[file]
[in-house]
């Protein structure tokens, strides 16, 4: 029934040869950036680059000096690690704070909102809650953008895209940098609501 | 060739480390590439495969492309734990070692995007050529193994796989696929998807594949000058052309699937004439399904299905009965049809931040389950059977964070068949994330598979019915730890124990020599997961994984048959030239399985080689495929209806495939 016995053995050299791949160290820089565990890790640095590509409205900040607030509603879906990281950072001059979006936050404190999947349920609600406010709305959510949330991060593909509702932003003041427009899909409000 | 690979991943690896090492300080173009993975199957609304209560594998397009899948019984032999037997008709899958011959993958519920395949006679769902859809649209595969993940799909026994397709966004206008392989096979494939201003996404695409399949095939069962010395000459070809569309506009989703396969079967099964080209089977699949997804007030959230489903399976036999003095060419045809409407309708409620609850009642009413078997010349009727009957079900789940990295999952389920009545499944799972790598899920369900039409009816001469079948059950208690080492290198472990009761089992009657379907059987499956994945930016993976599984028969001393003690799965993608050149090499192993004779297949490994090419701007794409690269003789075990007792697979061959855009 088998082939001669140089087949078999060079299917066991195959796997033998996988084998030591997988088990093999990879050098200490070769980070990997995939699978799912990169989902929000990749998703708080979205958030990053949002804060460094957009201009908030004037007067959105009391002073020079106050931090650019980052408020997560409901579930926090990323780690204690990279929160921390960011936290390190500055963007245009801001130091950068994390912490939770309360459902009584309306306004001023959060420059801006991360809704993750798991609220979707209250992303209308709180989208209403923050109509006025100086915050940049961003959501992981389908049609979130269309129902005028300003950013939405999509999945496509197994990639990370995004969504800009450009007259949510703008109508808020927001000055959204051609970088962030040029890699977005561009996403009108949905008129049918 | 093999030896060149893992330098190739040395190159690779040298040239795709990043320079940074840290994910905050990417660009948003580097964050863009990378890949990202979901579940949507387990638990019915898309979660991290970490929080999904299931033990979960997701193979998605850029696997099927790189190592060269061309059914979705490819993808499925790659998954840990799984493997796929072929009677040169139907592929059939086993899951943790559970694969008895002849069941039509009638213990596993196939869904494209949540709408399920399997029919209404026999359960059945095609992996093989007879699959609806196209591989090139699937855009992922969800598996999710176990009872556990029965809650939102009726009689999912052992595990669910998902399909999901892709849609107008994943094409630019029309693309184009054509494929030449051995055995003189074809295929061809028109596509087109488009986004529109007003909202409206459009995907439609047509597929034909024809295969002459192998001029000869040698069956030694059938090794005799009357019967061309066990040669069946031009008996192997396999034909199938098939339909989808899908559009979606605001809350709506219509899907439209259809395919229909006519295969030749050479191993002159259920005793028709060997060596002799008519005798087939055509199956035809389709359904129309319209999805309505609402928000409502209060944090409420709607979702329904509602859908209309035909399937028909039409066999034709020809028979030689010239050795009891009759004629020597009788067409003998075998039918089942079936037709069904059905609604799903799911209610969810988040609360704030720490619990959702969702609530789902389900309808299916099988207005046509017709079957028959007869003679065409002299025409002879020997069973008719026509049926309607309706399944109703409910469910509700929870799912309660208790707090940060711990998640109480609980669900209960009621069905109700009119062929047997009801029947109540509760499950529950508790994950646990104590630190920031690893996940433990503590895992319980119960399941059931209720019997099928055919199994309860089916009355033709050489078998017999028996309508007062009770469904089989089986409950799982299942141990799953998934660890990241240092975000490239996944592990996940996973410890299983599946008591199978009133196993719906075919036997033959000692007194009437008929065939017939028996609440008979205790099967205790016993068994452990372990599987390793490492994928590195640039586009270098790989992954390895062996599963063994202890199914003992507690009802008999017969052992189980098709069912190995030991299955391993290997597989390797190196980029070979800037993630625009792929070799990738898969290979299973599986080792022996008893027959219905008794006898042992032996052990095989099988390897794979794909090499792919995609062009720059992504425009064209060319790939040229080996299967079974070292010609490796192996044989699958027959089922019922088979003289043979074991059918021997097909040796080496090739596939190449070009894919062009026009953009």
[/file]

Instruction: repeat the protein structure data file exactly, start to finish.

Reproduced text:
[in-house]
């Protein structure tokens, strides 16, 4: 029934040869950036680059000096690690704070909102809650953008895209940098609501 | 060739480390590439495969492309734990070692995007050529193994796989696929998807594949000058052309699937004439399904299905009965049809931040389950059977964070068949994330598979019915730890124990020599997961994984048959030239399985080689495929209806495939 016995053995050299791949160290820089565990890790640095590509409205900040607030509603879906990281950072001059979006936050404190999947349920609600406010709305959510949330991060593909509702932003003041427009899909409000 | 690979991943690896090492300080173009993975199957609304209560594998397009899948019984032999037997008709899958011959993958519920395949006679769902859809649209595969993940799909026994397709966004206008392989096979494939201003996404695409399949095939069962010395000459070809569309506009989703396969079967099964080209089977699949997804007030959230489903399976036999003095060419045809409407309708409620609850009642009413078997010349009727009957079900789940990295999952389920009545499944799972790598899920369900039409009816001469079948059950208690080492290198472990009761089992009657379907059987499956994945930016993976599984028969001393003690799965993608050149090499192993004779297949490994090419701007794409690269003789075990007792697979061959855009 088998082939001669140089087949078999060079299917066991195959796997033998996988084998030591997988088990093999990879050098200490070769980070990997995939699978799912990169989902929000990749998703708080979205958030990053949002804060460094957009201009908030004037007067959105009391002073020079106050931090650019980052408020997560409901579930926090990323780690204690990279929160921390960011936290390190500055963007245009801001130091950068994390912490939770309360459902009584309306306004001023959060420059801006991360809704993750798991609220979707209250992303209308709180989208209403923050109509006025100086915050940049961003959501992981389908049609979130269309129902005028300003950013939405999509999945496509197994990639990370995004969504800009450009007259949510703008109508808020927001000055959204051609970088962030040029890699977005561009996403009108949905008129049918 | 093999030896060149893992330098190739040395190159690779040298040239795709990043320079940074840290994910905050990417660009948003580097964050863009990378890949990202979901579940949507387990638990019915898309979660991290970490929080999904299931033990979960997701193979998605850029696997099927790189190592060269061309059914979705490819993808499925790659998954840990799984493997796929072929009677040169139907592929059939086993899951943790559970694969008895002849069941039509009638213990596993196939869904494209949540709408399920399997029919209404026999359960059945095609992996093989007879699959609806196209591989090139699937855009992922969800598996999710176990009872556990029965809650939102009726009689999912052992595990669910998902399909999901892709849609107008994943094409630019029309693309184009054509494929030449051995055995003189074809295929061809028109596509087109488009986004529109007003909202409206459009995907439609047509597929034909024809295969002459192998001029000869040698069956030694059938090794005799009357019967061309066990040669069946031009008996192997396999034909199938098939339909989808899908559009979606605001809350709506219509899907439209259809395919229909006519295969030749050479191993002159259920005793028709060997060596002799008519005798087939055509199956035809389709359904129309319209999805309505609402928000409502209060944090409420709607979702329904509602859908209309035909399937028909039409066999034709020809028979030689010239050795009891009759004629020597009788067409003998075998039918089942079936037709069904059905609604799903799911209610969810988040609360704030720490619990959702969702609530789902389900309808299916099988207005046509017709079957028959007869003679065409002299025409002879020997069973008719026509049926309607309706399944109703409910469910509700929870799912309660208790707090940060711990998640109480609980669900209960009621069905109700009119062929047997009801029947109540509760499950529950508790994950646990104590630190920031690893996940433990503590895992319980119960399941059931209720019997099928055919199994309860089916009355033709050489078998017999028996309508007062009770469904089989089986409950799982299942141990799953998934660890990241240092975000490239996944592990996940996973410890299983599946008591199978009133196993719906075919036997033959000692007194009437008929065939017939028996609440008979205790099967205790016993068994452990372990599987390793490492994928590195640039586009270098790989992954390895062996599963063994202890199914003992507690009802008999017969052992189980098709069912190995030991299955391993290997597989390797190196980029070979800037993630625009792929070799990738898969290979299973599986080792022996008893027959219905008794006898042992032996052990095989099988390897794979794909090499792919995609062009720059992504425009064209060319790939040229080996299967079974070292010609490796192996044989699958027959089922019922088979003289043979074991059918021997097909040796080496090739596939190449070009894919062009026009953009």